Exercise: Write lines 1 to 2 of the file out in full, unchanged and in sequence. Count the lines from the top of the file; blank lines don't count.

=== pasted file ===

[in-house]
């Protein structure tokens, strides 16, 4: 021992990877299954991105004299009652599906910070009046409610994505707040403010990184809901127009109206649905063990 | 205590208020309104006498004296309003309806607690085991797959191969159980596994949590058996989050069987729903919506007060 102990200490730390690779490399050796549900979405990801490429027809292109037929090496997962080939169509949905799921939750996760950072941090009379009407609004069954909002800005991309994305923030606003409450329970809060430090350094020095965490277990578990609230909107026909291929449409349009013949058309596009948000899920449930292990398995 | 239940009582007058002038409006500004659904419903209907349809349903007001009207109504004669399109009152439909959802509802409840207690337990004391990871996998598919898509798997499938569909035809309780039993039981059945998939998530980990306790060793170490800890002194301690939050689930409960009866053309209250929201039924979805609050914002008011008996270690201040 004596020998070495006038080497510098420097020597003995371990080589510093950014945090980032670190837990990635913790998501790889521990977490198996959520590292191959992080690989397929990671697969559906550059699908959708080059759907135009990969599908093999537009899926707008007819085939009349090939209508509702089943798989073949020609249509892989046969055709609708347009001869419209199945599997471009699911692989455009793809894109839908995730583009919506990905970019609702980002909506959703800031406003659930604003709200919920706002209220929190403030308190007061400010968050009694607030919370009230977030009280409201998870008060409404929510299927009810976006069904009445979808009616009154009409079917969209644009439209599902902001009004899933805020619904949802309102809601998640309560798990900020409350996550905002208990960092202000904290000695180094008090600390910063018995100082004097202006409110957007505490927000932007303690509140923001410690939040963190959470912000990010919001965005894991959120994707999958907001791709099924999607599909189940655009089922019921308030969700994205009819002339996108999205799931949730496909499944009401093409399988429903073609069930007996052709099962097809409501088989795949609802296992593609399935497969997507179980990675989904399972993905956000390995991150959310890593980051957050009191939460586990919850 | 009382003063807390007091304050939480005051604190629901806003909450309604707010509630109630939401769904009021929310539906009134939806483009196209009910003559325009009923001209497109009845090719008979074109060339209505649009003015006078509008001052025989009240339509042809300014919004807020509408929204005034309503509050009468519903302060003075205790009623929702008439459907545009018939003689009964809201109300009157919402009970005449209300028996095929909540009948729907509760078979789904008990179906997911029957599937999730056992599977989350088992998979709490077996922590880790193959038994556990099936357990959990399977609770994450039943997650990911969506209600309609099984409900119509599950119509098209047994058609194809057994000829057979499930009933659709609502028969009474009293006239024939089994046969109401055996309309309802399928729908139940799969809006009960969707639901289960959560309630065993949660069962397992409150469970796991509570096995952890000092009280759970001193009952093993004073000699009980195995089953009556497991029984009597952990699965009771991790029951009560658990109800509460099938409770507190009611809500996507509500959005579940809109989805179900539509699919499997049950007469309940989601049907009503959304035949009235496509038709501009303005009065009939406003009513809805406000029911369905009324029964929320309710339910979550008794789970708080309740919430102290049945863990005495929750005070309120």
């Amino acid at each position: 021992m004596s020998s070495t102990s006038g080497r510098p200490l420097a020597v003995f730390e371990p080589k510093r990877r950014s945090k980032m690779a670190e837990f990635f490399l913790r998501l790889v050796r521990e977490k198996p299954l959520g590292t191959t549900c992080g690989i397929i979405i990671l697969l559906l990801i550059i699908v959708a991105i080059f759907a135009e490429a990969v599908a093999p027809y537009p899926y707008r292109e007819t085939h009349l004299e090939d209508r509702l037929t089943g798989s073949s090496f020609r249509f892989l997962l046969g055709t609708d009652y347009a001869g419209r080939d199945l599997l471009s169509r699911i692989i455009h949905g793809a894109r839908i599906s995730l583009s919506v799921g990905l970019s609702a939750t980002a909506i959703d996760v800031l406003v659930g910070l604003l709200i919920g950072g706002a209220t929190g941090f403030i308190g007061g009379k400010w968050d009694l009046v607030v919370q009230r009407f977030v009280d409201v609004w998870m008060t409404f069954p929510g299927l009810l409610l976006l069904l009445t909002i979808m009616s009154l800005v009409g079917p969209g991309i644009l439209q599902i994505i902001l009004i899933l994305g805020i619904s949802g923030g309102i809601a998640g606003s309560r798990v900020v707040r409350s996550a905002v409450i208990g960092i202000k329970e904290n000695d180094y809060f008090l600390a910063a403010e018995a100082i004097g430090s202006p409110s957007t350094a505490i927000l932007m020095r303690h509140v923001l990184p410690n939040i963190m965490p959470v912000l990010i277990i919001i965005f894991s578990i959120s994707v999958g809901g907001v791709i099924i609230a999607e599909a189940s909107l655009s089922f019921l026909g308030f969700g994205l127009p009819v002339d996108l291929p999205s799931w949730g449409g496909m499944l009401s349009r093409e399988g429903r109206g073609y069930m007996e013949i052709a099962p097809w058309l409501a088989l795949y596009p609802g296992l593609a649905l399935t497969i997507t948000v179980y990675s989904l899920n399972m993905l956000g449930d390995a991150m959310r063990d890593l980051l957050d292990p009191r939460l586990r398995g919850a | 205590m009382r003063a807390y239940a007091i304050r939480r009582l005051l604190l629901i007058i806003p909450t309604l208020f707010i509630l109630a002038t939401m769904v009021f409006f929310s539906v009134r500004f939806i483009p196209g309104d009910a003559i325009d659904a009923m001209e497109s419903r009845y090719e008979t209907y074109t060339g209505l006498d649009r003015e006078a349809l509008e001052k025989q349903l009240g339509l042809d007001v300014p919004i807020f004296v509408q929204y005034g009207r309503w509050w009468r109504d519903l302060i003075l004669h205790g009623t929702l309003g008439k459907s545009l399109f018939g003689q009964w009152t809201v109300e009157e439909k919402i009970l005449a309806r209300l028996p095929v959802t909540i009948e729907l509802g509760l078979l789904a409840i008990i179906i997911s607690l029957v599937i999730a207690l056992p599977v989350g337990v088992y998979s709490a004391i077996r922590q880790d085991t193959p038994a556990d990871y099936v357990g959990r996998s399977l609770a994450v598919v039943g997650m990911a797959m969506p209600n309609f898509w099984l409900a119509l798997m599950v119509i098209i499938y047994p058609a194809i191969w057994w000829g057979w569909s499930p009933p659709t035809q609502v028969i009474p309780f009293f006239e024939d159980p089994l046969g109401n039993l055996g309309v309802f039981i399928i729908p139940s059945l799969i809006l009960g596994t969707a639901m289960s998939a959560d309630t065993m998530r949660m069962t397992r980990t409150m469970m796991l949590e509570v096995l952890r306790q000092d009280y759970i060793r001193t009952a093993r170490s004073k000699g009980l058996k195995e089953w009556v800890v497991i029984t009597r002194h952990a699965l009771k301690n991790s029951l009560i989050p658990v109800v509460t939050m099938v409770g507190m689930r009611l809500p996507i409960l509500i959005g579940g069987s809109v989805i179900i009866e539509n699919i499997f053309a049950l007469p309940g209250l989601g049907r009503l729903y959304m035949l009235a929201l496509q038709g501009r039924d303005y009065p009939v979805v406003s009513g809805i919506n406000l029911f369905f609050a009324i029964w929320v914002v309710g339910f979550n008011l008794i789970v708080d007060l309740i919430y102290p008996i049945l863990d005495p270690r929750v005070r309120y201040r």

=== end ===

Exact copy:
[in-house]
């Protein structure tokens, strides 16, 4: 021992990877299954991105004299009652599906910070009046409610994505707040403010990184809901127009109206649905063990 | 205590208020309104006498004296309003309806607690085991797959191969159980596994949590058996989050069987729903919506007060 102990200490730390690779490399050796549900979405990801490429027809292109037929090496997962080939169509949905799921939750996760950072941090009379009407609004069954909002800005991309994305923030606003409450329970809060430090350094020095965490277990578990609230909107026909291929449409349009013949058309596009948000899920449930292990398995 | 239940009582007058002038409006500004659904419903209907349809349903007001009207109504004669399109009152439909959802509802409840207690337990004391990871996998598919898509798997499938569909035809309780039993039981059945998939998530980990306790060793170490800890002194301690939050689930409960009866053309209250929201039924979805609050914002008011008996270690201040 004596020998070495006038080497510098420097020597003995371990080589510093950014945090980032670190837990990635913790998501790889521990977490198996959520590292191959992080690989397929990671697969559906550059699908959708080059759907135009990969599908093999537009899926707008007819085939009349090939209508509702089943798989073949020609249509892989046969055709609708347009001869419209199945599997471009699911692989455009793809894109839908995730583009919506990905970019609702980002909506959703800031406003659930604003709200919920706002209220929190403030308190007061400010968050009694607030919370009230977030009280409201998870008060409404929510299927009810976006069904009445979808009616009154009409079917969209644009439209599902902001009004899933805020619904949802309102809601998640309560798990900020409350996550905002208990960092202000904290000695180094008090600390910063018995100082004097202006409110957007505490927000932007303690509140923001410690939040963190959470912000990010919001965005894991959120994707999958907001791709099924999607599909189940655009089922019921308030969700994205009819002339996108999205799931949730496909499944009401093409399988429903073609069930007996052709099962097809409501088989795949609802296992593609399935497969997507179980990675989904399972993905956000390995991150959310890593980051957050009191939460586990919850 | 009382003063807390007091304050939480005051604190629901806003909450309604707010509630109630939401769904009021929310539906009134939806483009196209009910003559325009009923001209497109009845090719008979074109060339209505649009003015006078509008001052025989009240339509042809300014919004807020509408929204005034309503509050009468519903302060003075205790009623929702008439459907545009018939003689009964809201109300009157919402009970005449209300028996095929909540009948729907509760078979789904008990179906997911029957599937999730056992599977989350088992998979709490077996922590880790193959038994556990099936357990959990399977609770994450039943997650990911969506209600309609099984409900119509599950119509098209047994058609194809057994000829057979499930009933659709609502028969009474009293006239024939089994046969109401055996309309309802399928729908139940799969809006009960969707639901289960959560309630065993949660069962397992409150469970796991509570096995952890000092009280759970001193009952093993004073000699009980195995089953009556497991029984009597952990699965009771991790029951009560658990109800509460099938409770507190009611809500996507509500959005579940809109989805179900539509699919499997049950007469309940989601049907009503959304035949009235496509038709501009303005009065009939406003009513809805406000029911369905009324029964929320309710339910979550008794789970708080309740919430102290049945863990005495929750005070309120």